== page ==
Read the full press release from CNRS here.
We feature several Related Projects on our website. ANIRIDIA.NET is the latest EU-funded project we feature. We caught up with Juliana Martínez-Atienza for a short interview to learn more about this COST Action.
My name is Juliana Martínez-Atienza, I am a pharmacist and work as a project manager for the Andalusian Network for Advanced Therapies, in Southern Spain. This job has provided me with the opportunity to design and coordinate clinical research projects in ocular surface disease, testing tissue engineering and cell therapy products. In ANIRIDIA-NET I am the person responsible for science communication, and so I am responsible for dissemination and promotion of our Action’s network.
Can you please tell us a little bit about the COST Action ANIRIDIA-NET (https://aniridia-net.eu/)?
The main aim and objective of COST Action CA18116 ANIRIDIA: NETWORKING TO ADDRESS AN UNMET MEDICAL, SCIENTIFIC, AND SOCIETAL CHALLENGE (ANIRIDIA-NET) is to mobilize and characterize aniridia groups across Europe, share new scientific knowledge, technologies and platforms existing in different centres, and evaluate the applicability and translatability of new approaches for treating individuals with aniridia. Aniridia-net.eu is funded through COST (European Cooperation in Science and Technology), the longest-running European framework supporting trans-national cooperation among researchers, engineers and scholars across Europe.
For those of us who are not too familiar, please describe aniridia.
Aniridia is a devastating ocular disease requiring intensive eye care, social and community support from birth and throughout an individual’s lifetime. A congenital genetic mutation causes an underdeveloped retina, cataract, glaucoma, and a progressive ocular surface disease of stem cell deficiency and loss of corneal transparency. Classified as a rare disease (ORPHA:77), aniridia is extremely challenging for the ophthalmologist, with very few effective treatments available. This stems from a lack of adequate-sized patient populations to conduct coordinated clinical and research activities, and a lack of information exchange in assessing and treating aniridia, with expertise typically limited to geographically-dispersed centres.
What are the goals of the project ANIRIDIA-NET?
There are three overarching goals. We aim to:
- Build a large, inclusive EU network of ophthalmologists, scientists, trainees, aniridia patient organizations, industry, and special interest groups to create linkages and a rich training ground for a new generation of trainees;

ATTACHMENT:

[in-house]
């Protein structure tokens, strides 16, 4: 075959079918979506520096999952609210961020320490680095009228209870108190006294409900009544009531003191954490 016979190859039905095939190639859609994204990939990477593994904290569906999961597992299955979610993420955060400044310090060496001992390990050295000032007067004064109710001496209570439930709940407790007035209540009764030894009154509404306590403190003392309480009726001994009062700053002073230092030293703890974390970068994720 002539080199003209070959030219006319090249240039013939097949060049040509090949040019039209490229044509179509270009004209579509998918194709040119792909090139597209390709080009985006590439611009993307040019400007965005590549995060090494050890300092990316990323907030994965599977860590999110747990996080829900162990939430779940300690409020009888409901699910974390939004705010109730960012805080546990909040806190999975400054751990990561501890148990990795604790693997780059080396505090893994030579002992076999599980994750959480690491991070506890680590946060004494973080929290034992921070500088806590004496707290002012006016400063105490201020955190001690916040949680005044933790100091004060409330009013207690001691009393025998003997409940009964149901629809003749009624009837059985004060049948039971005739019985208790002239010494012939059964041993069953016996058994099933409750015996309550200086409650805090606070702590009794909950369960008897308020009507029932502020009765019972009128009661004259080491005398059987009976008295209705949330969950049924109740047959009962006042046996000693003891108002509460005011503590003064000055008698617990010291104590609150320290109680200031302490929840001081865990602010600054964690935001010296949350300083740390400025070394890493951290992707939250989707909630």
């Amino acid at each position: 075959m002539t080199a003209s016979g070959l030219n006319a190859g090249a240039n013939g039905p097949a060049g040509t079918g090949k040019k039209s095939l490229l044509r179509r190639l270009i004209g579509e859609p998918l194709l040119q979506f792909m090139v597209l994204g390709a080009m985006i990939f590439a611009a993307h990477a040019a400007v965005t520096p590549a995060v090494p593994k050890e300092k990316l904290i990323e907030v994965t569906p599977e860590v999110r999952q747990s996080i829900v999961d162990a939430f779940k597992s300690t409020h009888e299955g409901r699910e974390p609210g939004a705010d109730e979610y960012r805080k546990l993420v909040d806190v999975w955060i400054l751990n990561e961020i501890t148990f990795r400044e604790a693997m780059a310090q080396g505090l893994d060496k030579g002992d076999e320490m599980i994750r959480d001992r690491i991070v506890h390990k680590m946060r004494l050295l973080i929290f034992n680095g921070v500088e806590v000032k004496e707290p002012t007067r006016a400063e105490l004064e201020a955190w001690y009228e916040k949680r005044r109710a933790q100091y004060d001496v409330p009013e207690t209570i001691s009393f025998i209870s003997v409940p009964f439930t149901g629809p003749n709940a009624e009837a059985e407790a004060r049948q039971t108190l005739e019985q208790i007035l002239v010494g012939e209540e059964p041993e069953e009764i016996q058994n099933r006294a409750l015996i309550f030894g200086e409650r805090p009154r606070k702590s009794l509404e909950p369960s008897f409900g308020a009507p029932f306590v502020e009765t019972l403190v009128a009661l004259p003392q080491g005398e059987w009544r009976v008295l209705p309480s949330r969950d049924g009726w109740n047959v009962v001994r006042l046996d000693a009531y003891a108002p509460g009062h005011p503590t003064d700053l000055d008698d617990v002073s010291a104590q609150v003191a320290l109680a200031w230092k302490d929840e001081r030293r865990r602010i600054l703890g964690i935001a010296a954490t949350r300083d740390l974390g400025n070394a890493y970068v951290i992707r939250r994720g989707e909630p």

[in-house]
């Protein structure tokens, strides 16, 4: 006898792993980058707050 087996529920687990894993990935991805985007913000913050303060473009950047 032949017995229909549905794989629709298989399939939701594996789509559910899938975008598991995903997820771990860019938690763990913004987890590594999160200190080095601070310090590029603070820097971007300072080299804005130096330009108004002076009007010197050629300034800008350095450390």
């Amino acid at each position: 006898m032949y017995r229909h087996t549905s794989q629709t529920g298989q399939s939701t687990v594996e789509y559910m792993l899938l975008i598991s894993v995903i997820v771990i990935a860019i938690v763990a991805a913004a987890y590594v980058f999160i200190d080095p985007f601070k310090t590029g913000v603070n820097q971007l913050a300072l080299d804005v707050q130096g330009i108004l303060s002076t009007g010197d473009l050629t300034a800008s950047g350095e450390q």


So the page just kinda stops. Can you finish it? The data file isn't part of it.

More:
- Improve aniridia management through evidence-based research, harmonized clinical protocols, pooling/sharing of samples and models, and consensus activities; and
- Stimulate the development of novel diagnostics and treatments for aniridia based on innovative research in regenerative medicine/stem cells, investigational drugs, gene therapy, tissue engineering, transplantation, etc.
‘Aniridia is a rare disease, but it is complex and presents many challenges for doctors, scientists and patients alike. Its rarity means that only through communicating information and experiences, networking and collaboration, can we educate and develop better and more informed treatments for the aniridia community.’ANIRIDIA-NET Coordinator Prof Neil Lagali, Linköping University
What does the project aim to achieve and how will this impact the field?
ANIRIDIA-NET aims to build the following capacities:
- A pan-European aniridia patient registry and clinical research network with a repository of clinical data and patient samples would propel research in aniridia by giving access to samples for research and access to patient cohorts for clinical studies, and will also enable better definition of the clinical course of the disease, better understanding of mechanisms leading to aniridia, and personalized medicine approaches based on individual variability according to genotype/phenotype.
- A centralized, high-throughput molecular genetic diagnostic platform providing quick mutational analysis to obtain fast and unambiguous information to guide treatment decisions, providing a basis for research into genotype-phenotype relationships.
- Stronger cooperation between experts, researchers, patients and practitioners will result in better and broader dissemination of expert knowledge and improve the standard of care of aniridia through consensus-based and evidence-based activities (e.g., standardized patient monitoring/examination and treatment/surgery protocols, guidelines for children, preclinical studies of new treatments, etc.).
- Through improved medical care and scientific breakthroughs, a better quality of life, stronger social inclusion and a higher socioeconomic capacity of persons affected by aniridia would enable them to better contribute to their communities.
How is this research related to VISICORT?
Thomas Ritter, a PI in VISICORT, is the Short Term Scientific Mission (STSM) Coordinator for ANIRIDIA-NET. STSMs are a key activity in COST actions, enabling the exchange of trainees between COST countries for education and capacity building.
Also, one of our working groups, led by Dr Davide Borroni from the University of Liverpool, is involved in networking activities that relate directly to VISICORT’s objectives. In fact, this group is working on activities aimed at improving transplantation, inflammation and immunity in aniridia-associated keratopathy. So, they will deliver publications or consensus protocols describing emerging surgical techniques, keratoprosthesis as well as new anti-inflammatory or inmunomodulatory therapeutic approaches to improve the ocular surface condition.
Although a rare disease, aniridia is associated with ocular surface problems common to many ocular surface pathologies collectively affecting large populations. Greater collaboration and sharing of information and resources in the area of aniridia is therefore additionally expected to have significant benefits for the treatment of larger patient populations with ocular surface disease.